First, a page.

Sweet Baby Lover
Trent was my partner until he died, unexpectedly, at age 46. I loved him immensely and he adored me. After he died, my friends encouraged me to write out my grief. So I did, on a blog, because it was 2009 and I thought it would be cool to have a blog.
My plan was to make blog posts about my time with Trent until I ran out of things to say. Then I would quit. Every time a memory came to mind, I wrote a brief reminder about it on a post-it and stuck the post-it in a composition book. Yellow and orange post-it notes covered four pages.
When I had written the final story from the final post-it note, I stopped writing blog posts. I let the blog languish. But something didn’t feel right. The blog posts weren’t in chronological order, they were written in the order of whatever memory tugged at me when I sat down to write. Because the posts weren’t chronological, it wasn’t possible to read the story as it unfolded.
So, with a ream of printed posts, I headed to the hills of the Smoky Mountains. For two weeks, I lived in a tiny cabin where I rearranged the story order. This revealed holes where stories should have been written but weren’t. Then I wrote the missing stories.
When I came home, I studied how to self-publish a book. I hired a developmental editor, then a line editor, then a copy editor. I hired a cover designer but saved the interior design of the book for myself. Then, on the anniversary of Trent’s birthday, I published it.
I’m proud of having written it and proud of the fact that when I brought it to a writer’s retreat, the NYT bestselling author who ran the retreat said, “This doesn’t look like a self-published book. It looks like a real book.”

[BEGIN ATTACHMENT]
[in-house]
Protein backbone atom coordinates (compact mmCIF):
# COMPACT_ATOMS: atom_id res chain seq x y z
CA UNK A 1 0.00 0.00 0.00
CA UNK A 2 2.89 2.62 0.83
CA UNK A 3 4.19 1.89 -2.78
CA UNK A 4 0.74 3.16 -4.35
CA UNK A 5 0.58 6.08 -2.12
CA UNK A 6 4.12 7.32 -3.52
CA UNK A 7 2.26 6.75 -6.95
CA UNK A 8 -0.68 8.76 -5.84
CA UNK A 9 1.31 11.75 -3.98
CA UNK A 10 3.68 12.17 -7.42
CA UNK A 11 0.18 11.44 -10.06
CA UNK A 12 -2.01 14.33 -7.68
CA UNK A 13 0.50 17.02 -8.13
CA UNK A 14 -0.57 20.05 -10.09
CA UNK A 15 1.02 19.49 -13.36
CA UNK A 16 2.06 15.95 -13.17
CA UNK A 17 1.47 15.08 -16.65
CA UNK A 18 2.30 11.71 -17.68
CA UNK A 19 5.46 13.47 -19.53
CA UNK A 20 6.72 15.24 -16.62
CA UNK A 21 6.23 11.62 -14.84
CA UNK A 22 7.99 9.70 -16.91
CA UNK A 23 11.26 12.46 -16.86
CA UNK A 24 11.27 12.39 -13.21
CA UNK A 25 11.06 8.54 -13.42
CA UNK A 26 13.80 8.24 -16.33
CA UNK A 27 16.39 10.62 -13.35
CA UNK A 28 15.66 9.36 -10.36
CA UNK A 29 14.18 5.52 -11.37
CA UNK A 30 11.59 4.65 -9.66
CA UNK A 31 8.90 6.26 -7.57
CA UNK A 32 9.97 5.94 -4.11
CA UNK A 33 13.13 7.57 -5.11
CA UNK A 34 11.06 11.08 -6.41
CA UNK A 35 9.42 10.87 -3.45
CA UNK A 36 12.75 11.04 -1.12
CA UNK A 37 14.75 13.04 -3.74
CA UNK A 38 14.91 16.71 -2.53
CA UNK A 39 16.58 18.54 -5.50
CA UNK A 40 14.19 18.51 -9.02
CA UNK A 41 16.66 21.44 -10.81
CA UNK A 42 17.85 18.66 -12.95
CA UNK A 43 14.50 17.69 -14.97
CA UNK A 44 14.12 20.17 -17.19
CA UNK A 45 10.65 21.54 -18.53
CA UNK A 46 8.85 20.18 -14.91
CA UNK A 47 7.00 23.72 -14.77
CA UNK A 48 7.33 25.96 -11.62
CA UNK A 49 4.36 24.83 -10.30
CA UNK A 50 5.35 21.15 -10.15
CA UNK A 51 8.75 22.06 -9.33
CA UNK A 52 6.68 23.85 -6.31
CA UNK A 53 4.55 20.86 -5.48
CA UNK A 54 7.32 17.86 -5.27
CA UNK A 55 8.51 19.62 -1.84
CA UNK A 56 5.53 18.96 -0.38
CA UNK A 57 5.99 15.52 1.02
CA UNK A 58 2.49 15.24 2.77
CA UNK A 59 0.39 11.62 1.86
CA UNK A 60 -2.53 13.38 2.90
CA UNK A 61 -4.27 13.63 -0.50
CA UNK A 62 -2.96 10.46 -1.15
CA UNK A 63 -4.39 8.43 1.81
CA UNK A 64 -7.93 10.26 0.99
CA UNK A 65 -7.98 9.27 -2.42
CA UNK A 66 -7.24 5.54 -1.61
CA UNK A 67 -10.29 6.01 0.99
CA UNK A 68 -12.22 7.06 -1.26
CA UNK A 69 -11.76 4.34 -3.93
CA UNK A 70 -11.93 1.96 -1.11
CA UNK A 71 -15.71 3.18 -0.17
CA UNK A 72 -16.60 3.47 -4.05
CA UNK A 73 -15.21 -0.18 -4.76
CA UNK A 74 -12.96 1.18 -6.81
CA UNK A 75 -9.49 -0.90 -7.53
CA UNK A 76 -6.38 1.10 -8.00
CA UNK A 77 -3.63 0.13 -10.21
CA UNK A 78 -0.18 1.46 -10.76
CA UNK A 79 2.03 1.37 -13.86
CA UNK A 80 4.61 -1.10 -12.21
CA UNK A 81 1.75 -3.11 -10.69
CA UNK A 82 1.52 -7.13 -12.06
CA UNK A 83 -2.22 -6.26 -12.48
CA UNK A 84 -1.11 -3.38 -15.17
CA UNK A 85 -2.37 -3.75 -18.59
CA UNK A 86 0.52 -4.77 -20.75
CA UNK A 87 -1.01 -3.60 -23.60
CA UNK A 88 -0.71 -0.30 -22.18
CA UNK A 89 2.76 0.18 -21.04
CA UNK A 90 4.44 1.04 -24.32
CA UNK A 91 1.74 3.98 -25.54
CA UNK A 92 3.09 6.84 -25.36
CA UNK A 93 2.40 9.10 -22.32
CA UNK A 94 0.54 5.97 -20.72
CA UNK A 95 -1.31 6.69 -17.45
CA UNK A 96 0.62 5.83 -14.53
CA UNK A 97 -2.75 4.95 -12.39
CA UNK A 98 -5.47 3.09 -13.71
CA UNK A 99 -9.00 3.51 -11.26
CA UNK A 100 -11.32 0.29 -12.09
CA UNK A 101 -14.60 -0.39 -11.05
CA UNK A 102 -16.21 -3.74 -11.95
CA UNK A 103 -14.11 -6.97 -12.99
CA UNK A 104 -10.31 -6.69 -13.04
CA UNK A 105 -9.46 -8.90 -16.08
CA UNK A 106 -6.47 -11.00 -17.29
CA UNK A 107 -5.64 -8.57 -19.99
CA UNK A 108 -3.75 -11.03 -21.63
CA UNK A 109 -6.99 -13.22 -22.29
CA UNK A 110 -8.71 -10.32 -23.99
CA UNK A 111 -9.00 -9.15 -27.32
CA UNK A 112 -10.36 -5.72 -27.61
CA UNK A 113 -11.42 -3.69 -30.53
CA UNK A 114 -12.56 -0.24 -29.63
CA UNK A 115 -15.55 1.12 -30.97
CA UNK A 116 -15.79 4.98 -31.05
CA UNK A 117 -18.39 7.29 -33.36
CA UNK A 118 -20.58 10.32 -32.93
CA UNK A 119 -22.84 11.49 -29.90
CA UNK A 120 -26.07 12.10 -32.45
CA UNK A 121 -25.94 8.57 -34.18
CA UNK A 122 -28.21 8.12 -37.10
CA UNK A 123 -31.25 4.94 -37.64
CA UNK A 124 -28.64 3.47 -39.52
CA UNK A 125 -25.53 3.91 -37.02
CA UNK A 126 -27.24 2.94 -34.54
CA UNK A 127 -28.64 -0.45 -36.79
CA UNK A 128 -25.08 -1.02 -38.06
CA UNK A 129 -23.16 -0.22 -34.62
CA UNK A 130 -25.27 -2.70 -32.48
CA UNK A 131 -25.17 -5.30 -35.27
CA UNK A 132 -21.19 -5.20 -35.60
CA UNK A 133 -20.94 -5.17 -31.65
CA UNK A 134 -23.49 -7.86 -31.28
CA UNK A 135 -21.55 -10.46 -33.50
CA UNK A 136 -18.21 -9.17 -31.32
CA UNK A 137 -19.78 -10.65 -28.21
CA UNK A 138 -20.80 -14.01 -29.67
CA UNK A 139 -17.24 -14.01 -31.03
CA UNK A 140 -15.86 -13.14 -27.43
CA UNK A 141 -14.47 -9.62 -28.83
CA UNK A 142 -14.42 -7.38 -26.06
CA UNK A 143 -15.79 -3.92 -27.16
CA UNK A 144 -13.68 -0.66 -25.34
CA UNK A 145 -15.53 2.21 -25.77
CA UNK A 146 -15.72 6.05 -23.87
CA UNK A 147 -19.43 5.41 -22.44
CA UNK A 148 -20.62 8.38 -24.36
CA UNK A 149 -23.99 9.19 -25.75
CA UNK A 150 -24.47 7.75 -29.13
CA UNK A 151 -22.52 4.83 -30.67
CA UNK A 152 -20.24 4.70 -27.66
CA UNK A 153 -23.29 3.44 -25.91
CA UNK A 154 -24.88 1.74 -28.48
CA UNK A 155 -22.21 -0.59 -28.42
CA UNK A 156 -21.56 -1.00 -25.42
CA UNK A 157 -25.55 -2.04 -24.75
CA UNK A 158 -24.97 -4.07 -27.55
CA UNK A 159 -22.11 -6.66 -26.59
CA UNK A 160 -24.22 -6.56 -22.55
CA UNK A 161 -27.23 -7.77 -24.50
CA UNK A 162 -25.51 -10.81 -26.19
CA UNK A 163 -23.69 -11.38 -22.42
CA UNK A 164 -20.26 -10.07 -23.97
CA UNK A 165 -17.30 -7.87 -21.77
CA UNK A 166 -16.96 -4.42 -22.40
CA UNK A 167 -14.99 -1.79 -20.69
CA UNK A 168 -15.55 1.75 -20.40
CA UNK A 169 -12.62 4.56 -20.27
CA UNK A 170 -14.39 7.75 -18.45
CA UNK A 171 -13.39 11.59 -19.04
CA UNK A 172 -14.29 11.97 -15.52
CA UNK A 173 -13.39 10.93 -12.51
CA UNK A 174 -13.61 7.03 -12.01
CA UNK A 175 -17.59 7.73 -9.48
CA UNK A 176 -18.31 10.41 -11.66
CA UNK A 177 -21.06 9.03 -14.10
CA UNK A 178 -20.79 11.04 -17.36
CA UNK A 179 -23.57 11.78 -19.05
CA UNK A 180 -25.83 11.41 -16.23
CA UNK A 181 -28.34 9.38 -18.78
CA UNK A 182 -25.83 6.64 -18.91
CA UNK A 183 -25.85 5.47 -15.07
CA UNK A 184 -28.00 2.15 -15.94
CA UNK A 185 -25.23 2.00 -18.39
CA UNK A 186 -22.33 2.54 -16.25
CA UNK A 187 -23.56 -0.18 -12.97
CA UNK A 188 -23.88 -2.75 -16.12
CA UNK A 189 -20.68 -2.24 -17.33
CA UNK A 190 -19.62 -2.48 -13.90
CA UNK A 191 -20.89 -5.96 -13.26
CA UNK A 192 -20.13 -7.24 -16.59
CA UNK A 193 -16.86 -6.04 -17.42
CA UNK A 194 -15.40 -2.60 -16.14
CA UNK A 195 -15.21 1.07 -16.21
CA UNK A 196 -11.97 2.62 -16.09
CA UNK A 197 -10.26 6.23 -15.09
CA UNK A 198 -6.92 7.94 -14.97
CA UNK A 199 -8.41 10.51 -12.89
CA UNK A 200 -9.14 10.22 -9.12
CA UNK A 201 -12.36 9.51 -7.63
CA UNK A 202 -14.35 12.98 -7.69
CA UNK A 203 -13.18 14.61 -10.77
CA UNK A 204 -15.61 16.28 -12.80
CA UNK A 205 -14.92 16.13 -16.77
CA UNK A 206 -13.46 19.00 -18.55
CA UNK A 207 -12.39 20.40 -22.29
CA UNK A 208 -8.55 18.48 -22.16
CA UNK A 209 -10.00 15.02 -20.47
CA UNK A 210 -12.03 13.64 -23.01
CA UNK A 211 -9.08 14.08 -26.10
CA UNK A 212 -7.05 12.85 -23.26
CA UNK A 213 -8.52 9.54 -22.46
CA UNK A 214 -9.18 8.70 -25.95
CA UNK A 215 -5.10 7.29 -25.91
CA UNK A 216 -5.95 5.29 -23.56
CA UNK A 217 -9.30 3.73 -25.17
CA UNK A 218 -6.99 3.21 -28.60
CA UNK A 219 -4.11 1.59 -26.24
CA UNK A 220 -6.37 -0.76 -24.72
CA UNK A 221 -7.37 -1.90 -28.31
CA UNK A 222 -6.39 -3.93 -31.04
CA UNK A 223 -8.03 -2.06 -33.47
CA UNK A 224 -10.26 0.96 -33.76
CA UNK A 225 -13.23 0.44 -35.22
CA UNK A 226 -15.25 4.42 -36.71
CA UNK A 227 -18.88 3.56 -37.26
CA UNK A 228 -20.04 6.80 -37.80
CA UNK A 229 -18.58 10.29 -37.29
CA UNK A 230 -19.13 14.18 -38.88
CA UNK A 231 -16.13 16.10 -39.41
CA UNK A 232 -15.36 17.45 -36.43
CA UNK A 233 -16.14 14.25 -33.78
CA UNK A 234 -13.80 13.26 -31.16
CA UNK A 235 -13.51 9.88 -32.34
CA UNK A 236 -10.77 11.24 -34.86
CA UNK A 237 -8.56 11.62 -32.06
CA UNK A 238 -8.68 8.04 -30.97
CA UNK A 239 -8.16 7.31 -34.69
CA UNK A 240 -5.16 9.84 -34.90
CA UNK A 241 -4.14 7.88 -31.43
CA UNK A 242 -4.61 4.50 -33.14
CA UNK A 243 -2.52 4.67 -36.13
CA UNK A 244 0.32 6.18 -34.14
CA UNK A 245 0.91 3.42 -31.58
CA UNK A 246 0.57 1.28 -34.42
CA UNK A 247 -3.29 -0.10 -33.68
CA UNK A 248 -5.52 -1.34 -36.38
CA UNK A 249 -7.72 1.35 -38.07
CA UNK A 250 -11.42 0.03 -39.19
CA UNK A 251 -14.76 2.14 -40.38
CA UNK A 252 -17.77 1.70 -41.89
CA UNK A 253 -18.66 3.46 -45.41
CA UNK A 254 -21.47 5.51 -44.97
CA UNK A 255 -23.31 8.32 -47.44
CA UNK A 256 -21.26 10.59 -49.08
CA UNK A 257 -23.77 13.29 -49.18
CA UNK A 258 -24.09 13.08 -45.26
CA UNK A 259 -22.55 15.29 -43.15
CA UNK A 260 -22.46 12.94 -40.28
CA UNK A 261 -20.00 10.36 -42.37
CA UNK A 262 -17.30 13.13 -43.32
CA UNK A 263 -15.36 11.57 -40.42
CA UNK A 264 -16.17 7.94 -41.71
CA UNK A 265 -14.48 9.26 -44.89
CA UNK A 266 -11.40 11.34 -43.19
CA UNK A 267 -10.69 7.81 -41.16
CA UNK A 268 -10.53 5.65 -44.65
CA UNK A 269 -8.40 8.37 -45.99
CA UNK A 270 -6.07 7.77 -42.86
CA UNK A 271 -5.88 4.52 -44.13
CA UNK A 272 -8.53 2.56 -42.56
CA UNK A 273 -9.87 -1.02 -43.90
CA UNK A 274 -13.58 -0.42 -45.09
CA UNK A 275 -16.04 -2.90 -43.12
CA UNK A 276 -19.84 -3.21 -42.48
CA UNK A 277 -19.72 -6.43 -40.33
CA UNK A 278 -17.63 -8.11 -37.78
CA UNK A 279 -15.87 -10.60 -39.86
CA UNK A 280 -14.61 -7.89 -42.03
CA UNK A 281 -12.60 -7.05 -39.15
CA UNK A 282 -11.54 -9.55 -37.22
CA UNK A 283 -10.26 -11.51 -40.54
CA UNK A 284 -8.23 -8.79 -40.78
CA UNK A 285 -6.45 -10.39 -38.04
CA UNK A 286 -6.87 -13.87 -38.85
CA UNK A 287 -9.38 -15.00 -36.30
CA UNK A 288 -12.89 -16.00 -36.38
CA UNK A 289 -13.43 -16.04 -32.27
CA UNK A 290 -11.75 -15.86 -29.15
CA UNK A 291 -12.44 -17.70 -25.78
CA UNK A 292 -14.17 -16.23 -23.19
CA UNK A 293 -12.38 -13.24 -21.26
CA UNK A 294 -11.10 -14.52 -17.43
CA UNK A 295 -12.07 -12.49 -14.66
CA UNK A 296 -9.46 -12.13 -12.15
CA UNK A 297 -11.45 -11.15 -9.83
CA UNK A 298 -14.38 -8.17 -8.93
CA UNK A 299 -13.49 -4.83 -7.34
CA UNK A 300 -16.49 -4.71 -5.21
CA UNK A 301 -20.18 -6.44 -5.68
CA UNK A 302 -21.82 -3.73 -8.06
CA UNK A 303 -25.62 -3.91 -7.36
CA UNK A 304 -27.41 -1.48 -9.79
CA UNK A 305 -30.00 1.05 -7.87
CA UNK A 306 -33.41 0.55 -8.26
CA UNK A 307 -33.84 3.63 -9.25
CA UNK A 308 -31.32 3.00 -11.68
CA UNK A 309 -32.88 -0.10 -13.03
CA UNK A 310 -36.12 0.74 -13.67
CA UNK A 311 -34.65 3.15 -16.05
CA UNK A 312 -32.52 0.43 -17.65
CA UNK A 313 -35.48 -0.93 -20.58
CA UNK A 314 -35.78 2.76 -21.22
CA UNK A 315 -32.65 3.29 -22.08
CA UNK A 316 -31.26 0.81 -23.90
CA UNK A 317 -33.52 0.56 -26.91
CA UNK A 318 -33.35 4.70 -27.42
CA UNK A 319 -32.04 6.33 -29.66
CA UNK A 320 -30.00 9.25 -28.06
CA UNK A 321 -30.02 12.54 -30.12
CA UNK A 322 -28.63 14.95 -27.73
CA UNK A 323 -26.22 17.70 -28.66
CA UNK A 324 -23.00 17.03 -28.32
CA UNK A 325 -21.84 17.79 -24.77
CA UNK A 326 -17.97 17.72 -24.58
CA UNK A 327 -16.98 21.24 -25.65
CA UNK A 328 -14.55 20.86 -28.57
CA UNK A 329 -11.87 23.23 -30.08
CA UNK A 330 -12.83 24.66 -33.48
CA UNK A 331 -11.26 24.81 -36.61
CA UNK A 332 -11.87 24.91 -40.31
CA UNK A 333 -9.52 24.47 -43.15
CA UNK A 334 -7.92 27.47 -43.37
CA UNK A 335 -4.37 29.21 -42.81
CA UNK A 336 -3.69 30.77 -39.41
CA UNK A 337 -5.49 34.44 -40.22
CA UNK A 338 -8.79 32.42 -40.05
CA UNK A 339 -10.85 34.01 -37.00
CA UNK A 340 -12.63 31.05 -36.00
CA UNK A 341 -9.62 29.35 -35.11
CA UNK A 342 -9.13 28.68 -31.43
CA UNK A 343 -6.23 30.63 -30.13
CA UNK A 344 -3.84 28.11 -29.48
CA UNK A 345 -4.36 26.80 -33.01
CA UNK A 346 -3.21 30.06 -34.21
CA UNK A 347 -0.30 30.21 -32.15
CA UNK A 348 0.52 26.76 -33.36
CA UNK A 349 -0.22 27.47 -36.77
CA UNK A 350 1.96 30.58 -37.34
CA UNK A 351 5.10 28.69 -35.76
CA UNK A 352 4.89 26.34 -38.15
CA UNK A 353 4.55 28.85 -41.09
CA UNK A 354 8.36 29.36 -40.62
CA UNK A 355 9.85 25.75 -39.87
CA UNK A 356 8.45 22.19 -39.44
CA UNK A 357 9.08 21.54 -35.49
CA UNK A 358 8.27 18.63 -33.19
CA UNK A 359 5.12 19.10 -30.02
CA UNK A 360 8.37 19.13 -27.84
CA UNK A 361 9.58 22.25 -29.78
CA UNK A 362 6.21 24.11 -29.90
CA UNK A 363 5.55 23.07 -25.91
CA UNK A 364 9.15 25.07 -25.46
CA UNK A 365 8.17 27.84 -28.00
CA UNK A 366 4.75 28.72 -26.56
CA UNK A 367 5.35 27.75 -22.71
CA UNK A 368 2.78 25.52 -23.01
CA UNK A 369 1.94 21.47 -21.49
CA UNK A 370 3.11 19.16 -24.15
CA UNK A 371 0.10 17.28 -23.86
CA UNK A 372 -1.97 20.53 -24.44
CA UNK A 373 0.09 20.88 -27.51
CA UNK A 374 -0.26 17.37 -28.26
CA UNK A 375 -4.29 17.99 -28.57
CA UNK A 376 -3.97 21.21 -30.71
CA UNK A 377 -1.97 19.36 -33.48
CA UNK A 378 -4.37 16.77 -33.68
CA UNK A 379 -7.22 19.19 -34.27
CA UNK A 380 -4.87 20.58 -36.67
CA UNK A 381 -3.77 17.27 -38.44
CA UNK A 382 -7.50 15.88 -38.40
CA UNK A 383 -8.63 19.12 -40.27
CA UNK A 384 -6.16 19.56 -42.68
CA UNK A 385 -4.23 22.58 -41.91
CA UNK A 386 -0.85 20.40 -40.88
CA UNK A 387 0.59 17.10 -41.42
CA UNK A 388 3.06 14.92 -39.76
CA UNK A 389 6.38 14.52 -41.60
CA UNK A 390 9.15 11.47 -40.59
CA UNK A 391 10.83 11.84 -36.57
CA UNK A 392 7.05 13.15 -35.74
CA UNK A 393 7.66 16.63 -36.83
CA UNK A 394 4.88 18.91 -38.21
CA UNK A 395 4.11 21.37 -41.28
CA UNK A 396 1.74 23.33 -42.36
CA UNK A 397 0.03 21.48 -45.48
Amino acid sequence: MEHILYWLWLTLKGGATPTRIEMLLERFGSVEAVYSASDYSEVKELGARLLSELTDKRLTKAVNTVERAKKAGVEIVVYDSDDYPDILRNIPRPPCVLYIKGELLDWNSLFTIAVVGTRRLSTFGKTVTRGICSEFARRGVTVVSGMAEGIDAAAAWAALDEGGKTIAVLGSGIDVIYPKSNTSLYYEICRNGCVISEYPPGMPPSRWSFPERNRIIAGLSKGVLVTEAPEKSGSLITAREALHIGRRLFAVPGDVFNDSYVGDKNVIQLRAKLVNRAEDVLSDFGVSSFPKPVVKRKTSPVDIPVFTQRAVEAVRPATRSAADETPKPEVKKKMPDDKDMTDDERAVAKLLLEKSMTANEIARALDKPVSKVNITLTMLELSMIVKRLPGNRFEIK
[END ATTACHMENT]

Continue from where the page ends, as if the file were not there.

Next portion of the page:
A friend asked if I could make it into an audiobook, so she could listen on her commute. It took me a long time to do that, at first because I didn’t want to revisit those hard times, and later because I wanted the audiobook to be in my voice but didn’t know how.
I took a podcasting workshop and learned how to record quality audio. Then I started a podcast. People say I have a nice voice.
When I was finally ready to record the book, I spent two months in my podcloset, recording and re-recording. Even though I know how to edit audio, I sent it to a professional so the quality would be top-notch.
Then, while visiting my mother, her 93-year-old friend Betty told me she would like to read the book, but she needs it in large print.
Sweet Baby Lover now comes in 4 formats: ebook, paperback, large print and audiobook. Which one is right for you?
“This is a love letter, a memoir,
a beautiful book about what it means to go on the journey of a lifetime.”
– Seth Godin, Author
Are you a storyteller? If so, you probably already have a shelf or a Kindle full of books on story structure. But maybe despite all those books, and despite your heartfelt desire to tell a good story, you struggle to tell a story that works.
Good news—The Storywheel can help!
(For those of you looking for all the Storywheel tools, head over to the Storywheel Garage!)
My story was stuck.
It got off to a slow start, then a mediocre middle, and was on its way to grinding to the wrong end. To get unstuck, I needed a better understanding of what—at the plot level—makes a story work.
My books on structure came off the shelf. I’d already read them, but this time I studied them. Fellow writers suggested additional sources, and I buried my head in those. I closed my blinds to watch and re-watch Gladiator. I met with book editors and attended story workshops.
Friends asked how my novel was coming along and I told them I was working on structure, that I had to understand structure to write my novel.
My friends smiled politely and I wondered if they thought I was avoiding my novel. I wondered about that too, but pressed on.